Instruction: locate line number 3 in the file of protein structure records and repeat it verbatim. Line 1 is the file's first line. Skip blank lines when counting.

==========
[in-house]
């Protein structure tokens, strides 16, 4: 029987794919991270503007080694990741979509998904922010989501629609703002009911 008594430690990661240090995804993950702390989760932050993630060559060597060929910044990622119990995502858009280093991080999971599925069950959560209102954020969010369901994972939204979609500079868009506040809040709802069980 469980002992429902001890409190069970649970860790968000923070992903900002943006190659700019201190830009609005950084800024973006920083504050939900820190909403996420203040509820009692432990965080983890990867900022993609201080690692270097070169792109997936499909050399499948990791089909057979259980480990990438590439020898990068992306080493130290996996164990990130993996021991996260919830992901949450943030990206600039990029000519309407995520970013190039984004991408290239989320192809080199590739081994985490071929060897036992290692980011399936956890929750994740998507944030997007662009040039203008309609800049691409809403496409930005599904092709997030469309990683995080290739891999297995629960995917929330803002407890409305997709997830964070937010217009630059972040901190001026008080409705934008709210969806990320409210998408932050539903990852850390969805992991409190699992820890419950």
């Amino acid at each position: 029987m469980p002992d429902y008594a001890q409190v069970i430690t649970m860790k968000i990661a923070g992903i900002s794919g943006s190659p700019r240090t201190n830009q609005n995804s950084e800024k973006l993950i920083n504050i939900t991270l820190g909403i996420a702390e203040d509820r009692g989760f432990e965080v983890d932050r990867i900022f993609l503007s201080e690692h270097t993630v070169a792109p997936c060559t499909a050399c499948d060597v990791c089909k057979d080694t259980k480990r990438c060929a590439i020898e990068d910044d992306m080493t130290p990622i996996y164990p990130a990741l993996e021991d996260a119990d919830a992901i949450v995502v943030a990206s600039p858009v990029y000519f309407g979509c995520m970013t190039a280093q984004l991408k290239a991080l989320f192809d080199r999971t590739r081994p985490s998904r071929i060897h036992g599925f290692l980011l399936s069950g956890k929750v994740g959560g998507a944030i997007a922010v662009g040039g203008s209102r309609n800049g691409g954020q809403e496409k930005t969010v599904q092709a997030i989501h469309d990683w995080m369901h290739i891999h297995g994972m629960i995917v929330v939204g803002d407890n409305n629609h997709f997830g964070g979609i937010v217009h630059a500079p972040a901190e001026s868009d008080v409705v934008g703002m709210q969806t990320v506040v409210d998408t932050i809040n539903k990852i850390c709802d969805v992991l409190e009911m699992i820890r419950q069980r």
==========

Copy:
């Amino acid at each position: 029987m469980p002992d429902y008594a001890q409190v069970i430690t649970m860790k968000i990661a923070g992903i900002s794919g943006s190659p700019r240090t201190n830009q609005n995804s950084e800024k973006l993950i920083n504050i939900t991270l820190g909403i996420a702390e203040d509820r009692g989760f432990e965080v983890d932050r990867i900022f993609l503007s201080e690692h270097t993630v070169a792109p997936c060559t499909a050399c499948d060597v990791c089909k057979d080694t259980k480990r990438c060929a590439i020898e990068d910044d992306m080493t130290p990622i996996y164990p990130a990741l993996e021991d996260a119990d919830a992901i949450v995502v943030a990206s600039p858009v990029y000519f309407g979509c995520m970013t190039a280093q984004l991408k290239a991080l989320f192809d080199r999971t590739r081994p985490s998904r071929i060897h036992g599925f290692l980011l399936s069950g956890k929750v994740g959560g998507a944030i997007a922010v662009g040039g203008s209102r309609n800049g691409g954020q809403e496409k930005t969010v599904q092709a997030i989501h469309d990683w995080m369901h290739i891999h297995g994972m629960i995917v929330v939204g803002d407890n409305n629609h997709f997830g964070g979609i937010v217009h630059a500079p972040a901190e001026s868009d008080v409705v934008g703002m709210q969806t990320v506040v409210d998408t932050i809040n539903k990852i850390c709802d969805v992991l409190e009911m699992i820890r419950q069980r």